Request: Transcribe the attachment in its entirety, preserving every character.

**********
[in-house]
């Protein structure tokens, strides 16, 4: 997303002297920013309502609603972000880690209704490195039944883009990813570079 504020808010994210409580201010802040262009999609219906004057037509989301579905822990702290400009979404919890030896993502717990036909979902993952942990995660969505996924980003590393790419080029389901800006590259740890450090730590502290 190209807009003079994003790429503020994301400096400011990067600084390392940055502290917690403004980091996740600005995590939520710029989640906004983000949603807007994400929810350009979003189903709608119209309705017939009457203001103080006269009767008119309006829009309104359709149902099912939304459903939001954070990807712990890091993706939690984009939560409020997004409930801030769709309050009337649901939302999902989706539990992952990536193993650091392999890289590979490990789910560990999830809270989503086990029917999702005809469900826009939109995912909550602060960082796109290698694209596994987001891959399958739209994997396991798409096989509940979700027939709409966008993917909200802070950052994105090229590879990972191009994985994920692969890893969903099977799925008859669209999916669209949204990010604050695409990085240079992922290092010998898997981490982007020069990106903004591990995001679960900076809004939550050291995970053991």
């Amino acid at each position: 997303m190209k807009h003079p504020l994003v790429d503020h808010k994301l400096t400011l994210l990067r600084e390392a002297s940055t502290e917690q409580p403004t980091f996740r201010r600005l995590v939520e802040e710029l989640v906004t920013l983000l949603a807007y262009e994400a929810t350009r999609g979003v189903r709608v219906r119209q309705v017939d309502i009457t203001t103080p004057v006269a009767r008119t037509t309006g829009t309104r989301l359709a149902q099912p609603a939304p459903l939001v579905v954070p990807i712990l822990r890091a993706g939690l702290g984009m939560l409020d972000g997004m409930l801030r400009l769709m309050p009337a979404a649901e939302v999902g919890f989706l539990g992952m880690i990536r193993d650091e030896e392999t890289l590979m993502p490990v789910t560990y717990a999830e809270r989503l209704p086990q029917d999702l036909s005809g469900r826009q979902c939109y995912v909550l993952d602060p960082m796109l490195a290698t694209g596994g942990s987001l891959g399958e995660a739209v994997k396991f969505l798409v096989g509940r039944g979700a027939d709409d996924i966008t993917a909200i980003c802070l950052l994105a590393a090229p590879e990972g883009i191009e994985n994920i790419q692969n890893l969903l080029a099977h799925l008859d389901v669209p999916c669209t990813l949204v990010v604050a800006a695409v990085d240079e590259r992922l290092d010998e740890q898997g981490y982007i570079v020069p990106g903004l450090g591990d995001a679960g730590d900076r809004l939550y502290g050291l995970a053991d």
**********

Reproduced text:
[in-house]
């Protein structure tokens, strides 16, 4: 997303002297920013309502609603972000880690209704490195039944883009990813570079 504020808010994210409580201010802040262009999609219906004057037509989301579905822990702290400009979404919890030896993502717990036909979902993952942990995660969505996924980003590393790419080029389901800006590259740890450090730590502290 190209807009003079994003790429503020994301400096400011990067600084390392940055502290917690403004980091996740600005995590939520710029989640906004983000949603807007994400929810350009979003189903709608119209309705017939009457203001103080006269009767008119309006829009309104359709149902099912939304459903939001954070990807712990890091993706939690984009939560409020997004409930801030769709309050009337649901939302999902989706539990992952990536193993650091392999890289590979490990789910560990999830809270989503086990029917999702005809469900826009939109995912909550602060960082796109290698694209596994987001891959399958739209994997396991798409096989509940979700027939709409966008993917909200802070950052994105090229590879990972191009994985994920692969890893969903099977799925008859669209999916669209949204990010604050695409990085240079992922290092010998898997981490982007020069990106903004591990995001679960900076809004939550050291995970053991």
């Amino acid at each position: 997303m190209k807009h003079p504020l994003v790429d503020h808010k994301l400096t400011l994210l990067r600084e390392a002297s940055t502290e917690q409580p403004t980091f996740r201010r600005l995590v939520e802040e710029l989640v906004t920013l983000l949603a807007y262009e994400a929810t350009r999609g979003v189903r709608v219906r119209q309705v017939d309502i009457t203001t103080p004057v006269a009767r008119t037509t309006g829009t309104r989301l359709a149902q099912p609603a939304p459903l939001v579905v954070p990807i712990l822990r890091a993706g939690l702290g984009m939560l409020d972000g997004m409930l801030r400009l769709m309050p009337a979404a649901e939302v999902g919890f989706l539990g992952m880690i990536r193993d650091e030896e392999t890289l590979m993502p490990v789910t560990y717990a999830e809270r989503l209704p086990q029917d999702l036909s005809g469900r826009q979902c939109y995912v909550l993952d602060p960082m796109l490195a290698t694209g596994g942990s987001l891959g399958e995660a739209v994997k396991f969505l798409v096989g509940r039944g979700a027939d709409d996924i966008t993917a909200i980003c802070l950052l994105a590393a090229p590879e990972g883009i191009e994985n994920i790419q692969n890893l969903l080029a099977h799925l008859d389901v669209p999916c669209t990813l949204v990010v604050a800006a695409v990085d240079e590259r992922l290092d010998e740890q898997g981490y982007i570079v020069p990106g903004l450090g591990d995001a679960g730590d900076r809004l939550y502290g050291l995970a053991d």